How did you end up in my house? I mean, I've always prided myself on decorating the most beautiful trees. We love real trees. We've had gorgeous Fraser firs, magnificent Douglas firs, and so many beautiful trees over the last dozen years.
But this year Sam was tested for allergies and we discovered that he is very allergic to pretty much all trees. I vowed to find an artificial tree that I would love as much as any real tree we'd ever had. Pearson was delighted at the thought of a pre-lit tree and never having to put the lights on a tree ever again.
I set out on my mission as soon as the stores put out the trees (around Halloween). I quickly became skeptical about getting a fabulous tree without spending several hundred dollars. Even the skimpiest trees were close to $200. So, I decided to hold off until Black Friday and perhaps find the perfect tree on sale somewhere. There were some great Black Friday deals on trees, but still I just couldn't find that perfect tree. I was getting discouraged.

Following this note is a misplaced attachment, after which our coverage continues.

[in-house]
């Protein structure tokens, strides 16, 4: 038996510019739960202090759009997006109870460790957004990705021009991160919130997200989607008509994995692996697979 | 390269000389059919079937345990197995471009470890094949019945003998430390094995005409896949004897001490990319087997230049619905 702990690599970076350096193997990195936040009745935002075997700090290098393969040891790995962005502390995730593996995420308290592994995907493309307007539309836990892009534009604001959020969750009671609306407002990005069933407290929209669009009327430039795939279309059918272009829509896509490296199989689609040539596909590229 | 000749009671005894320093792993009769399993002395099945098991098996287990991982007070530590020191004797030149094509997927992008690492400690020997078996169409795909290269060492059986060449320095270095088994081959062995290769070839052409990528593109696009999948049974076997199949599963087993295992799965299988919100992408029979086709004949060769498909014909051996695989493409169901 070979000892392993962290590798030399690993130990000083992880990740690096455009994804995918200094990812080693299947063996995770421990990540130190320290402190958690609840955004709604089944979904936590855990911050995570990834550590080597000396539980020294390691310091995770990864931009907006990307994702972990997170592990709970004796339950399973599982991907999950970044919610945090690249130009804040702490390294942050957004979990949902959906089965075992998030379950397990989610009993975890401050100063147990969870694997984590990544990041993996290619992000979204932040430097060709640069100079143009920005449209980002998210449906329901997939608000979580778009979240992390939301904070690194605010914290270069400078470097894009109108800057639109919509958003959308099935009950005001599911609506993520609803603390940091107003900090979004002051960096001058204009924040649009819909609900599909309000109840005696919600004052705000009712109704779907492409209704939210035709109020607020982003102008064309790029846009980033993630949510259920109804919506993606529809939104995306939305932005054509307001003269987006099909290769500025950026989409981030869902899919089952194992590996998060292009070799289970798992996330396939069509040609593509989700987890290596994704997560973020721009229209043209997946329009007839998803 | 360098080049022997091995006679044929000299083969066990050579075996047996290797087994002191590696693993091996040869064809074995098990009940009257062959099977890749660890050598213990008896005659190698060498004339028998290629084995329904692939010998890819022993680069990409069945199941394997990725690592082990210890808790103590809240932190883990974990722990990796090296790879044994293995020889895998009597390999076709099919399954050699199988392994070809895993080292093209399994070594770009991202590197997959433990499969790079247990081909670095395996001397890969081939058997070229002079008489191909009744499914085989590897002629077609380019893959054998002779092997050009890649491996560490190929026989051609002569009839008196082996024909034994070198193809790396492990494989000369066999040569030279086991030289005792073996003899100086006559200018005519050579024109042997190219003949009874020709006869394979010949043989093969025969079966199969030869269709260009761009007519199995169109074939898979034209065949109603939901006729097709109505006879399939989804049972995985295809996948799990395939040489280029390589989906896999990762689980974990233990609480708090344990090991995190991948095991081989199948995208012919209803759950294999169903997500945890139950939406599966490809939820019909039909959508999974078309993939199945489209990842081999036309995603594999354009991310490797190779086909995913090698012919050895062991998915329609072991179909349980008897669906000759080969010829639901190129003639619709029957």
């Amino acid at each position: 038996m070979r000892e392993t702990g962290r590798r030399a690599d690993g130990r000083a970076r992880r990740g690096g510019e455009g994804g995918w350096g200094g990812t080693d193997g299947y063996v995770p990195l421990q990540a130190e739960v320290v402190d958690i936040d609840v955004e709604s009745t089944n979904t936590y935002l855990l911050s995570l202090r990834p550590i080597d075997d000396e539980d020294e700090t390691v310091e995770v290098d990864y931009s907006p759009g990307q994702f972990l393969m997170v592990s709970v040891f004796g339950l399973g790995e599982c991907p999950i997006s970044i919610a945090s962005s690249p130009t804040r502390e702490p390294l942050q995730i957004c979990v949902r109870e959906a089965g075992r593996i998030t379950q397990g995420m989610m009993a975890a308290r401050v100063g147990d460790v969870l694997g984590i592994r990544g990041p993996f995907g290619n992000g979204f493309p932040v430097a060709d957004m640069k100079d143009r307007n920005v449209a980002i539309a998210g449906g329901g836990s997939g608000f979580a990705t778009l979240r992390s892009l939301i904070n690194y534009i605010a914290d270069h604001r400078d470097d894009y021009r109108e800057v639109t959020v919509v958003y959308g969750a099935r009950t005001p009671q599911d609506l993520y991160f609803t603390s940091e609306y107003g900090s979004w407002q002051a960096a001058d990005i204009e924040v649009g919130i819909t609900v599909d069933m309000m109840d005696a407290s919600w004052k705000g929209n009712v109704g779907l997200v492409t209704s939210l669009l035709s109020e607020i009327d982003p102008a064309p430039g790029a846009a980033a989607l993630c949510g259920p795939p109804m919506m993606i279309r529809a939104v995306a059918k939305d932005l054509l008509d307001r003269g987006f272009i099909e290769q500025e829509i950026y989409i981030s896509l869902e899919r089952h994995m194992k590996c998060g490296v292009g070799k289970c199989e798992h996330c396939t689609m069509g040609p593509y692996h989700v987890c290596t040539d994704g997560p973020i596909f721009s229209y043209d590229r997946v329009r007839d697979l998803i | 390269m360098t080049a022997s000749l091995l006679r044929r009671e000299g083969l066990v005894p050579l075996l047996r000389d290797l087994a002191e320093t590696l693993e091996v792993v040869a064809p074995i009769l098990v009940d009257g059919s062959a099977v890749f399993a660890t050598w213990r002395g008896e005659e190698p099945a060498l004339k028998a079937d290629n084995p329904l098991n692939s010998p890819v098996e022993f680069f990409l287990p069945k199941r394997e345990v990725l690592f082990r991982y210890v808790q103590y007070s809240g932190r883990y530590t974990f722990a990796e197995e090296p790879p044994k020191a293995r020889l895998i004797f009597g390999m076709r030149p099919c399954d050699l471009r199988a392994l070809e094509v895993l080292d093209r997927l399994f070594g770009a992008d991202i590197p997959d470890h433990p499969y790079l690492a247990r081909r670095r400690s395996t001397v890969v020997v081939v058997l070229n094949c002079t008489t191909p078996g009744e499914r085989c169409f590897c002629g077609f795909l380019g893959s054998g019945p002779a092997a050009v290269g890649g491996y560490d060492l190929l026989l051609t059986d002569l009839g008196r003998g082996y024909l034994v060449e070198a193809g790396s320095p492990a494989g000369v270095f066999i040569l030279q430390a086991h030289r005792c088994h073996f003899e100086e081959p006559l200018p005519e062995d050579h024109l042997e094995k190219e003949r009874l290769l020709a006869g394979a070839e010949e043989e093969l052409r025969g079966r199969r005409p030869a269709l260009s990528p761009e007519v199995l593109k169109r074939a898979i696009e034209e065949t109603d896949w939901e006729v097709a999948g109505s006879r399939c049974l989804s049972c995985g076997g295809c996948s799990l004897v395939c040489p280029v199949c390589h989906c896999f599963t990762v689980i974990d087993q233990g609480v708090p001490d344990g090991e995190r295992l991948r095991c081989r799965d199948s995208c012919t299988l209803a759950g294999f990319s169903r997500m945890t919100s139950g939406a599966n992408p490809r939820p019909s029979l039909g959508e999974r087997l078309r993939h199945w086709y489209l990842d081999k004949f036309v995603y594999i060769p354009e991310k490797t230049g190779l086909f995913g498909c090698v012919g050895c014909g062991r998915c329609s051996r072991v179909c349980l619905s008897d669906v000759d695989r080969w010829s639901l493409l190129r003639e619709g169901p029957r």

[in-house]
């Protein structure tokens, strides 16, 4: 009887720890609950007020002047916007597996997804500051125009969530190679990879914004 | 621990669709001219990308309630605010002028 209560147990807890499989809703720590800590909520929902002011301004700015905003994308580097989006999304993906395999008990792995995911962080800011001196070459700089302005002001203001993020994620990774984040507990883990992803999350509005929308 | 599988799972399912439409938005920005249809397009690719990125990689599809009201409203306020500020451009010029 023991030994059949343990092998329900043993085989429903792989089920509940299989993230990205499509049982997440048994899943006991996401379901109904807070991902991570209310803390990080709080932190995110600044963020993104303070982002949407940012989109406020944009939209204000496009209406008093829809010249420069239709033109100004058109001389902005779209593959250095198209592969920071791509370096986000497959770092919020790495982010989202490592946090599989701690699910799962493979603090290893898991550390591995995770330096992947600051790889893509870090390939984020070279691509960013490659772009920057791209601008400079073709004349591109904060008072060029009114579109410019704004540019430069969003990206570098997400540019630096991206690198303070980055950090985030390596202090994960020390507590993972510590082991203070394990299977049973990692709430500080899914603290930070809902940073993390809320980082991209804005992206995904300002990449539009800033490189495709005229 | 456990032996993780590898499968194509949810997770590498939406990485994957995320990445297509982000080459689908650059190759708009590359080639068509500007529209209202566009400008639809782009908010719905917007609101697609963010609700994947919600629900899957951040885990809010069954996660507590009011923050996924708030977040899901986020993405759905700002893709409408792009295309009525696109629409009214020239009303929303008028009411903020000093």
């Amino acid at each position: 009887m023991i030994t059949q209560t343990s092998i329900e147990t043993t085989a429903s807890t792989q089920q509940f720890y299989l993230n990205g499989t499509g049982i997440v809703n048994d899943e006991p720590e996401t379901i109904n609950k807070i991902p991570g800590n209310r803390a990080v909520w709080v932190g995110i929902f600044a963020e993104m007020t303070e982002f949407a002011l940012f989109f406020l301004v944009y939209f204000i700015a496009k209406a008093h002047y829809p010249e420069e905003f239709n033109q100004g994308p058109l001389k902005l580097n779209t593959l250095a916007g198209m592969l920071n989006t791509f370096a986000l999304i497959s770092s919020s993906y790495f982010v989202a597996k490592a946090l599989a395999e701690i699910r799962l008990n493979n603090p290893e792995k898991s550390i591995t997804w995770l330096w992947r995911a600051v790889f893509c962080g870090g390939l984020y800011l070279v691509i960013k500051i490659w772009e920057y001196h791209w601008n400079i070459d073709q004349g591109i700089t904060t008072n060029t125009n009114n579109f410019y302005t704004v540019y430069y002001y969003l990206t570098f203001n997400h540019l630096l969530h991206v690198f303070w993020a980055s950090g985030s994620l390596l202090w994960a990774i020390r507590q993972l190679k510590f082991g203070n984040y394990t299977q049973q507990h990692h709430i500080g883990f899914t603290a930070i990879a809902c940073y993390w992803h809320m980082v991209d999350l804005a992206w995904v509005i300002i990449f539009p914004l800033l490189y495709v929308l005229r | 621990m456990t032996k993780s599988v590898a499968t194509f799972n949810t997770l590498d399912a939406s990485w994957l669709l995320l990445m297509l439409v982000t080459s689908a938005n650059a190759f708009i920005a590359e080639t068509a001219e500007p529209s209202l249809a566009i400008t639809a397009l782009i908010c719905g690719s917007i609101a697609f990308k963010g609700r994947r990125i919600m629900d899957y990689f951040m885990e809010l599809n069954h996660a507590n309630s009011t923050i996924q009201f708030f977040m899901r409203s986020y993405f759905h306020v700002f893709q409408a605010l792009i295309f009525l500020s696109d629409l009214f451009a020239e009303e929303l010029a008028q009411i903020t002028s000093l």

Pearson and I started discussing the possibility of getting a real tree and hoping, now that Sam has meds for his allergies, that it wouldn't be so bad. We had all but decided to get a real tree when suddenly Sam's allergies hit full force. This time of year is so bad for him. He's been taking meds every 4 hours for a week and a half now. He even wakes up in the middle of the night, shuffles into our room to wake me up and beg for more medicine. So perhaps inviting another allergen into the house would be a mistake, right?
Last night I realized that Christmas was less than a week away and still we had no tree lighting up our beautiful bay window. My grandmother had mentioned that she had a pre-lit tree in the attic that she wasn't using. So I asked my aunt and uncle to bring it over.